For over three and a half decades, the Jackson Hole Conservation Alliance has worked to protect the wildlife, wild places, and community character of Jackson Hole. To carry out our mission, we integrate focused issue advocacy campaigns, intentional base building, leadership development, targeted education efforts, and holding our elected representatives accountable for their decisions.
An enlightened citizenry is indispensable for the proper functioning of a republic. Self-government is not possible unless the citizens are educated sufficiently to enable them to exercise oversight.
— Thomas Jefferson
Partly because conservationists are not actively engaged in the political process in an organized and powerful manner, Wyoming suffers from myriad conservation failures, like declining funding for the Wyoming Game & Fish Department, fossil fuel energy development that harms wildlife, and a lack of support for a transition to a clean energy economy. And our local republic is not effectively addressing the big challenges we face: a housing crisis that’s destroying our middle class and threatening the fabric of our community, transportation challenges tearing into our quality of life, over 200 animals struck and killed on our roads every year, and rural development consuming the wildlife habitat and open spaces that define our valley.
The Alliance’s Civic Engagement campaign works to hold our elected representatives accountable for their decisions that shape our future, engage Teton County residents in the civic process, and educate Teton County residents on the issues that shape our future.
Even though our community is very involved in general, and even though voter turnout is around 100% for registered voters, many of our residents (especially youth and Latinos) are not yet registered and voting. In recent elections – 2010 through 2014 – the youth “vote share” in Teton County (meaning what percentage of total votes come from people under 30) has been much lower than the rest of Wyoming. It’s about half the statewide average. And when a group doesn’t vote, the decision-makers don’t always consider their interests and hear their voices. We aim to change all of this, in partnership with leaders and organizers in the youth and Latino communities.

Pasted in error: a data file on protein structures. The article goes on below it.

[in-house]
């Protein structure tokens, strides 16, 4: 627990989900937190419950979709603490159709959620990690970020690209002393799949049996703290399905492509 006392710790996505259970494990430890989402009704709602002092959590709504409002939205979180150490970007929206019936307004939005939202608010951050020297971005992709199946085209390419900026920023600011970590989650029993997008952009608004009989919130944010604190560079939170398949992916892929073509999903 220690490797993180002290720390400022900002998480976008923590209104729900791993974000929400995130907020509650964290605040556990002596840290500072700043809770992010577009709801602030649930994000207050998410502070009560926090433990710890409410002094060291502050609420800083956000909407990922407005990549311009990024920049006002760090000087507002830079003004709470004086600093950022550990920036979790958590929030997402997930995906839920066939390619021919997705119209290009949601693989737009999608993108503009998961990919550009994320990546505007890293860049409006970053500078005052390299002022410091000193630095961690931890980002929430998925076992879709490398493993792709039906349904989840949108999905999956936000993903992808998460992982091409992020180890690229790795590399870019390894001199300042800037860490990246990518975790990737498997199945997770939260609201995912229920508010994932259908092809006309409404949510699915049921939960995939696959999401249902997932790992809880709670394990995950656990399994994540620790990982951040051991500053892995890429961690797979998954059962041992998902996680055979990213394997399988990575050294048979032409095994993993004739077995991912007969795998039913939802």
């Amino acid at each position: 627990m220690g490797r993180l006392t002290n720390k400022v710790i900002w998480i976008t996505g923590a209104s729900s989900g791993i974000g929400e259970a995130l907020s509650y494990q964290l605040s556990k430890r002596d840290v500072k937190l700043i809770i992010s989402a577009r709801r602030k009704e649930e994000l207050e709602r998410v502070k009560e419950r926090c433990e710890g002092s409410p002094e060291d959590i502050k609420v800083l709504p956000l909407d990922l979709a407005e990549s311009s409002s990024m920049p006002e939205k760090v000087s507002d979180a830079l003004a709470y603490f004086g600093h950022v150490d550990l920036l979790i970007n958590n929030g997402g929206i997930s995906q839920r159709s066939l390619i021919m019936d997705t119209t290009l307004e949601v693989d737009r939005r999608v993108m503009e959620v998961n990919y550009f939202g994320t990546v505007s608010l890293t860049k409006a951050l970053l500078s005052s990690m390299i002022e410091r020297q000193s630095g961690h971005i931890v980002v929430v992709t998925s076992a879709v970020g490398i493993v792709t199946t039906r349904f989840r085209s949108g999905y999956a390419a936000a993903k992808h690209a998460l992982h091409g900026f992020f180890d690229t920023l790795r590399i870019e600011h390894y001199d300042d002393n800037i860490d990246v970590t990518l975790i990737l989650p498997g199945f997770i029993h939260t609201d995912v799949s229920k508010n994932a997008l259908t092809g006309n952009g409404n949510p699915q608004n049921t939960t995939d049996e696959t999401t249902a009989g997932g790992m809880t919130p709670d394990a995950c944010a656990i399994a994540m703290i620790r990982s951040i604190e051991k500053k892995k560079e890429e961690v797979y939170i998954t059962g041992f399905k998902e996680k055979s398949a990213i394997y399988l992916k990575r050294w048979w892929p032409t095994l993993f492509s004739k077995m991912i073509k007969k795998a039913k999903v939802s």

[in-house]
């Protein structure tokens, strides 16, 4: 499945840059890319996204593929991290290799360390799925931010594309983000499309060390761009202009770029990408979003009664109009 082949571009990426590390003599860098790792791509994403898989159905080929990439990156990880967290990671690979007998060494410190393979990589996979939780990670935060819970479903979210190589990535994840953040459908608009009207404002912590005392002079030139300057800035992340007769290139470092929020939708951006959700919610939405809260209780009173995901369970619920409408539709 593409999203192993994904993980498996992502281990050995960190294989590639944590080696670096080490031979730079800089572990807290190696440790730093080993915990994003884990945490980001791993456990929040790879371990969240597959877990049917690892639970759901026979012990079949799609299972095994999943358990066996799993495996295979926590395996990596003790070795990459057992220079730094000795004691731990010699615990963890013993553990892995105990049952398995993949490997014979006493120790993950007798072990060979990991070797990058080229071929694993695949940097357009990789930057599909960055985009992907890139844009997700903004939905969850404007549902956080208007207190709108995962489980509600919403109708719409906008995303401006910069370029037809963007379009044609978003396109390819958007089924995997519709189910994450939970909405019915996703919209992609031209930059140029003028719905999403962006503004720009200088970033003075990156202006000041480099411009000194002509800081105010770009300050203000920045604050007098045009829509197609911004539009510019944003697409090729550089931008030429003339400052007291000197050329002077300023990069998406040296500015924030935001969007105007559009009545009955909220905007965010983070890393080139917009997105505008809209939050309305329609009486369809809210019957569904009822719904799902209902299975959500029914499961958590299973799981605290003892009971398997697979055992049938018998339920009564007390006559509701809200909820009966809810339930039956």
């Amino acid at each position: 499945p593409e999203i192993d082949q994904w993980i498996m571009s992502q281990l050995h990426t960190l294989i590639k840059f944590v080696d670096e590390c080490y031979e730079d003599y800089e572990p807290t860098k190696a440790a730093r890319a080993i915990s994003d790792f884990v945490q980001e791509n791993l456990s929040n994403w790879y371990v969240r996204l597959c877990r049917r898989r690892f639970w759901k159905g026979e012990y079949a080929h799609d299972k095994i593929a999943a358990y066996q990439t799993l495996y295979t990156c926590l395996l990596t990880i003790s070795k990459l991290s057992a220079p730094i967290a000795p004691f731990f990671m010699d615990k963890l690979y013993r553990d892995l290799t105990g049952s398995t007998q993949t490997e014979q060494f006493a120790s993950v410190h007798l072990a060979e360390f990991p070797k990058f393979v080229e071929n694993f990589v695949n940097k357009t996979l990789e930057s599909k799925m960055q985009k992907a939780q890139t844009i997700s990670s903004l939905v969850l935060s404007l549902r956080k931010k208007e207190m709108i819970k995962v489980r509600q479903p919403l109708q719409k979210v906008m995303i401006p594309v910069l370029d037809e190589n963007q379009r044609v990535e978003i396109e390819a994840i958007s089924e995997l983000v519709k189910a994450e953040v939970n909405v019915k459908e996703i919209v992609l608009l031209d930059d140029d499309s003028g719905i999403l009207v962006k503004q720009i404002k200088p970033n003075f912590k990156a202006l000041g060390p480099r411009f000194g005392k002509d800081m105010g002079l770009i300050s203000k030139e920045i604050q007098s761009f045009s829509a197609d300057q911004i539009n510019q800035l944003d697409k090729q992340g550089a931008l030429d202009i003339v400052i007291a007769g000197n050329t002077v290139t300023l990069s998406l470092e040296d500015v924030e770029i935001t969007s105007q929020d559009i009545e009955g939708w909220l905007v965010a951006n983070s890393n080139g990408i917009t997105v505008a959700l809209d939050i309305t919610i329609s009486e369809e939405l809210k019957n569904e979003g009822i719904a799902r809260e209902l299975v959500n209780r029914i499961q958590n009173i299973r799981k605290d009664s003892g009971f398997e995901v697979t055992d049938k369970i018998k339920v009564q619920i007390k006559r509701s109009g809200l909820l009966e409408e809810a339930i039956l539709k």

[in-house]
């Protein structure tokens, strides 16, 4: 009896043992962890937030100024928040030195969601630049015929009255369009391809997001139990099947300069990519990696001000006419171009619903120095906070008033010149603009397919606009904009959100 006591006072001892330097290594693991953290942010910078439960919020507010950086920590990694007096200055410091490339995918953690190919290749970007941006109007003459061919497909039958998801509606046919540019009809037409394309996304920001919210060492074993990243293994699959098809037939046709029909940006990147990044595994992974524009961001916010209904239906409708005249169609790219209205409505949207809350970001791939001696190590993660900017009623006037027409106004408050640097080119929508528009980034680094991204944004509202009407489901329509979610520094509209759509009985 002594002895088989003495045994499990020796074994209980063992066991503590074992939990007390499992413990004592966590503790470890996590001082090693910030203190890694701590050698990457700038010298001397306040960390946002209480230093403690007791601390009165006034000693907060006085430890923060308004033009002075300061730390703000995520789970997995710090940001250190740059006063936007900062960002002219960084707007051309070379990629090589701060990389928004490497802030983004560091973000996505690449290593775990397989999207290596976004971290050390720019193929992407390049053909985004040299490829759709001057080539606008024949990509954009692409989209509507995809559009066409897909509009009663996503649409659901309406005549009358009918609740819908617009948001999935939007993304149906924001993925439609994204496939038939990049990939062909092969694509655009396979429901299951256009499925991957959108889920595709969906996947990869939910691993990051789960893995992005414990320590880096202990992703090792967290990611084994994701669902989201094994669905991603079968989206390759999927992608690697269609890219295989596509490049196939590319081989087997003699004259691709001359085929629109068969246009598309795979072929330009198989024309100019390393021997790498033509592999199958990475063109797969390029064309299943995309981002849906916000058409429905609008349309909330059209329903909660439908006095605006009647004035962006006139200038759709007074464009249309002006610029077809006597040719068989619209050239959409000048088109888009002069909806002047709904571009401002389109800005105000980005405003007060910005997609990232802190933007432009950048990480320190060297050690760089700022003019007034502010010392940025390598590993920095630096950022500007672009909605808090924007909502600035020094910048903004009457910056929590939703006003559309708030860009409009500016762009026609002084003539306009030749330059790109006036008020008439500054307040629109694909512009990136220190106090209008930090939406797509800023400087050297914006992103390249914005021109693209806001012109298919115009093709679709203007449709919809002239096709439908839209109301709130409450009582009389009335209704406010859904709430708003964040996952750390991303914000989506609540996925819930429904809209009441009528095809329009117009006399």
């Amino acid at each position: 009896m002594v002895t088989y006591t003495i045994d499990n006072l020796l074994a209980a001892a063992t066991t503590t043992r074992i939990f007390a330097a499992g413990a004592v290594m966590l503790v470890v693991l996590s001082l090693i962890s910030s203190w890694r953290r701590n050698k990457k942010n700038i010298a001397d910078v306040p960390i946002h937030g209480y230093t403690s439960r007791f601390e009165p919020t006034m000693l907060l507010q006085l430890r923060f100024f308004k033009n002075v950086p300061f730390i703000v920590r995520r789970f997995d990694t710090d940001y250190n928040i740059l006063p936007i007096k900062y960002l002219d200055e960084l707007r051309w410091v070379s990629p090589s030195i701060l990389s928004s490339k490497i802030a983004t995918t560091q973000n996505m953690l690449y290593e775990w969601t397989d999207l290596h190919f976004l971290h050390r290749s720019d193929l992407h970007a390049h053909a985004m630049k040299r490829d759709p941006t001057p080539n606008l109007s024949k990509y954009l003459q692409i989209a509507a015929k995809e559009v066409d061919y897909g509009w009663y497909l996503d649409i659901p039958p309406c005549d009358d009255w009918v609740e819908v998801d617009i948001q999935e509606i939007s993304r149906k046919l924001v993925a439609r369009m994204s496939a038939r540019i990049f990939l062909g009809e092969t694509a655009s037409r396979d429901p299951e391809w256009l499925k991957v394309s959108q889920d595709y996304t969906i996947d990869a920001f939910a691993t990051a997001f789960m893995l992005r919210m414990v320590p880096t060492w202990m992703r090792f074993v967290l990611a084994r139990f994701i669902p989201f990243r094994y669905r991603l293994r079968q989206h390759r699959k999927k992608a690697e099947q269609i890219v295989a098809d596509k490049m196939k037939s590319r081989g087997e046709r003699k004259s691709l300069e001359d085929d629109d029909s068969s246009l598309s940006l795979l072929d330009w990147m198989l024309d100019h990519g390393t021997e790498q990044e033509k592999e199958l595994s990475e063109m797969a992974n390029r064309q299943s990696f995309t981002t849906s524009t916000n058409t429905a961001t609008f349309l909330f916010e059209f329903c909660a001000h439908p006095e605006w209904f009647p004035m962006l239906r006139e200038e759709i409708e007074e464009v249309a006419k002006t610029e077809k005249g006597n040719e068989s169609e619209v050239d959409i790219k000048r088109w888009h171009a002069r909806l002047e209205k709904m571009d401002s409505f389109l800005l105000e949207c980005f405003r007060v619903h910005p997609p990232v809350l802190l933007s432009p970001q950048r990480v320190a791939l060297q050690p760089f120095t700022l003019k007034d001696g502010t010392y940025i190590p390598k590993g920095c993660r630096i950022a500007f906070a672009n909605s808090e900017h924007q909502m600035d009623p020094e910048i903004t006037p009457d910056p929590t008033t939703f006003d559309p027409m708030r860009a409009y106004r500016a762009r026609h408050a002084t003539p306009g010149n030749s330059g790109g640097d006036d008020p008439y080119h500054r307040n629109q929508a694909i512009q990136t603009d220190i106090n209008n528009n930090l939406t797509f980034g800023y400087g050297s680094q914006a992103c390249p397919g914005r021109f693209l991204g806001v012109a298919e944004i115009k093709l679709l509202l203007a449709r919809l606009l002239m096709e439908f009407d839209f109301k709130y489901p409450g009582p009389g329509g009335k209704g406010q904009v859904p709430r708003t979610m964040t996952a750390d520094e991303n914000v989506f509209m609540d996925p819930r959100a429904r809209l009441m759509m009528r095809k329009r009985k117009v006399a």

Our long-term vision of success for our community is:
- Conservationists and wildlife advocates are an organized and powerful force in Wyoming and are able to drive state policy through political power.
- Northwest Wyoming becomes the “conservation corner” of the state with legislative representatives working together to advance a conservation agenda.
- Teton County will have passed significant legislation/funding to support wildlife, wild places, and community character (such as improved transit combined with investments in walking and bicycling, wildlife crossings, and housing that’s affordable to people who work here).
Our civic engagement campaign focus areas are:
- Vote Conservation: Get hundreds of new voters registered and voting in the upcoming elections, and share candidates’ views through our Voters’ Guide
- Keep track of how our elected representatives vote on key conservation and community issues, and educate residents about those votes – this includes both state and local decisions
- Support important ballot measures (like supporting the Teton Conservation District or SPET funding for safe wildlife crossings) by developing leaders and teams of volunteers to talk to thousands of local voters at their doorstep or by phone.